Protein Quality Control during Aging
The main focus of our lab is to explore the molecular mechanisms of proteome protection that help in extending healthy lifespan using C. elegans model
Proper functional balance of the cellular proteome (protein homeostasis or proteostasis) is vital for all living cells. Protein quality control (PQC) systems coordinately monitor and protect the proteome. However, maintaining a functionally balanced proteome is a challenging task, especially in the face of various external and endogenous stress that accumulate during aging.
Aging is a major risk factor for a number of diseases such as cancer, diabetes and neurodegenerative diseases. The major pathological hallmark of these disorders is the protein misfolding and aggregation (proteotoxicity) due to the compromised protein quality control or proteostasis. The signaling pathways that regulate stress responses and aging, are also found to modulate proteostasis. A better understanding and connection of the molecular mechanisms that protect the proteome and modulate aging would help promoting healthy long lifespan.
THE QUESTIONS OF INTEREST IN OUR FIELD
Proteome-wide aggregation occurs during stress and aging. Typically stress-induced protein aggregation can be resolved once the stress has abated. However, the fate of protein aggregation that occurs during aging is difficult to anticipate, which raises a few important questions:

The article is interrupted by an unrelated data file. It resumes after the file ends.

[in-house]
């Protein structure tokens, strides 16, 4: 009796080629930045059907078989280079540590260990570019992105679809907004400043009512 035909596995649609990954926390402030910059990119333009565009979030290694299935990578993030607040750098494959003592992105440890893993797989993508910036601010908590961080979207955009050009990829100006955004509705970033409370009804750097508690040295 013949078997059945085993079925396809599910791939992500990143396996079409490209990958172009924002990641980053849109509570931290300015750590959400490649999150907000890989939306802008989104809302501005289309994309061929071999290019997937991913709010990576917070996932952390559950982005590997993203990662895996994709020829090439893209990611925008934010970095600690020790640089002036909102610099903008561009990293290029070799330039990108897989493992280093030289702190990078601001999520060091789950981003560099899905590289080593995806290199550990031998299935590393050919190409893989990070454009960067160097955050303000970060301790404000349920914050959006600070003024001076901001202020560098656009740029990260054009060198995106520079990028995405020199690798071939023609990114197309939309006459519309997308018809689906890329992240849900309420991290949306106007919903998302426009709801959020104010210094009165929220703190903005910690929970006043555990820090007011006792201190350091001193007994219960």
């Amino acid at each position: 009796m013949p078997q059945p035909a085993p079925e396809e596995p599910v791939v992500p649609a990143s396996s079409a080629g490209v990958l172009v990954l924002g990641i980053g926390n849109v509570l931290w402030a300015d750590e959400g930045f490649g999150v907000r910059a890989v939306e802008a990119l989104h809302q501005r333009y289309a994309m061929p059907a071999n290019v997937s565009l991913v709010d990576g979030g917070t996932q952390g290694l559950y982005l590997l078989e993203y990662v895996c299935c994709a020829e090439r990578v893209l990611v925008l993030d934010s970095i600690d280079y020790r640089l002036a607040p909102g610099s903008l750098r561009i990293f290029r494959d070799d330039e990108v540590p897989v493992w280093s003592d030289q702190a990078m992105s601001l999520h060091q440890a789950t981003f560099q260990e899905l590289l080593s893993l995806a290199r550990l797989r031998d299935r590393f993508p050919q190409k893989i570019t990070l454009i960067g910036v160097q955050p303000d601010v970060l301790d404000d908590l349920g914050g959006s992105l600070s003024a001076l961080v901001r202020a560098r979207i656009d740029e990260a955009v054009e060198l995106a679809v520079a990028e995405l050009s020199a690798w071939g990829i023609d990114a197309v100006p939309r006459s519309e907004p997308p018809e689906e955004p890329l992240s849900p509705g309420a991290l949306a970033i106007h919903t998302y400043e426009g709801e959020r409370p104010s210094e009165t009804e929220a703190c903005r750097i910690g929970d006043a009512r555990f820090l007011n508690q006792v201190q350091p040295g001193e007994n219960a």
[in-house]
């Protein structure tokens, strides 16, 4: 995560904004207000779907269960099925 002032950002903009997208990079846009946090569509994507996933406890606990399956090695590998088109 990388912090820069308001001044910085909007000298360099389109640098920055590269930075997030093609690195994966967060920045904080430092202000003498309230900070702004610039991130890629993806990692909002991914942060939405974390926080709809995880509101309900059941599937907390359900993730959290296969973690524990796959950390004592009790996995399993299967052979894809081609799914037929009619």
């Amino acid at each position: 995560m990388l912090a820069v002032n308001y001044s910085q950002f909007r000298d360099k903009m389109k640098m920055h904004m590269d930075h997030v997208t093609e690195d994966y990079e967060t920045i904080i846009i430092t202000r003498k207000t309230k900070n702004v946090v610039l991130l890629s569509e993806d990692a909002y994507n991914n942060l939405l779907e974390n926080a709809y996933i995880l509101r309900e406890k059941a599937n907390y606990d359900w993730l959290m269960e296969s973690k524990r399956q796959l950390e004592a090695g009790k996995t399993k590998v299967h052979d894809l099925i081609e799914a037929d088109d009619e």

Is it possible to halt and/or reverse this aggregation?
If yes, how does this influence aging or a healthy lifespan?
How proteotoxicity in one tissue is recognized by distant tissues?
What are the molecular mechanisms that are involved in communicating the stress and priming a stress response?
We would like to answer these questions using C.elegans as a model system.
A TINY WORM AS A MODEL ORGANISM
The Caenorhabditis elegans is an ideal model organism to study aging, stress response, and protein quality control because of its short lifespan (3 weeks), a limited number of cells, transparent body, easy genetic manipulation and most importantly, conservation of genes and pathways implicated in human aging and diseases. [more]
We use C.elgans models and apply various genetic, molecular biology, and biochemical methods such as RNAi, gene editing by CRISPR, proteomics as well as microscopy.